Iran blames 'foreign think tanks' for assassination bid on Iraqi premier

Mustafa Kadhimi survives assassination attempt by explosive-laden drone on his residence.

Iran blames 'foreign think tanks' for assassination bid on Iraqi premier

Iran's top security official has denounced an assassination bid on Iraqi Prime Minister Mustafa al-Kadhimi, linking it to "foreign think tanks".

In a statement on Sunday, Ali Shamkhani, who heads the Supreme National Security Council (SNSC) of Iran, called the attack on Kadhimi a "sedition", which he said "must be traced back to foreign think tanks."

Kadhimi escaped unhurt after a drone laden with explosives targeted his house in Baghdad's highly-fortified Green Zone early on Sunday.

The attack followed violent unrest in the country over recent election results, which has created uncertainty over Kadhimi's stint in the top echelons of power.

Shamkhani, referring to unnamed "foreign think tanks", said they have brought "nothing but insecurity, discord and instability" to the people of Iraq "through creation and support of terrorist groups and occupation of this country for years."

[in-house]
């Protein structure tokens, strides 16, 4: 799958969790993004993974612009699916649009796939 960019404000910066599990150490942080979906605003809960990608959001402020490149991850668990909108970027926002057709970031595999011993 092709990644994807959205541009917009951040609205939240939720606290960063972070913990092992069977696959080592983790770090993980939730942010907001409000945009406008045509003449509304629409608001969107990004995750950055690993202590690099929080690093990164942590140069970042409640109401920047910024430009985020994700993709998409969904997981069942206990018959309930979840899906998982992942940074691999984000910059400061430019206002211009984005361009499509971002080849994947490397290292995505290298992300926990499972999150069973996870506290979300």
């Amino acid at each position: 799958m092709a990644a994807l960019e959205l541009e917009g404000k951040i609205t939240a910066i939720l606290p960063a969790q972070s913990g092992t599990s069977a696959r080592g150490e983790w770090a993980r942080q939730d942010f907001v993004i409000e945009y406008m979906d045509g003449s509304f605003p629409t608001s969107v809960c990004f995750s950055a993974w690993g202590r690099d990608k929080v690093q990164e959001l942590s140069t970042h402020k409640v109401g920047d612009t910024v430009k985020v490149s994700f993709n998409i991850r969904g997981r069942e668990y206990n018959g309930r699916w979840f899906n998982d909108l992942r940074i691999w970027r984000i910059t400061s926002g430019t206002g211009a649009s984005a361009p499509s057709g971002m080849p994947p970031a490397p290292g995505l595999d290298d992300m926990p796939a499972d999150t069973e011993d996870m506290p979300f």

Shamkhani, a former Islamic Revolutionary Guards Corps (IRGC) commander, has been a strong critic of the US presence in Iraq.

During his meeting with Kadhimi in Tehran in September, he said the two decades of US presence in Iraq had proven that it "bore nothing but the destabilization of the country's security and stability."

Iranian Foreign Ministry spokesman Saeed Khatibzadeh also condemned the assassination attempt, stressing Tehran's "continued support for stability, peace and security in Iraq."

No group has so far claimed responsibility for the attack on the Iraqi premier.

An official of the Iran-backed Kataib Hezbollah group dismissed reports that Iraqi groups were behind the attack on Kadhimi.

In a statement on Sunday, the US Department of State spokesperson Ned Price called it an "act of terrorism" that was "directed at the heart of the Iraqi state."

Hüseyin Demir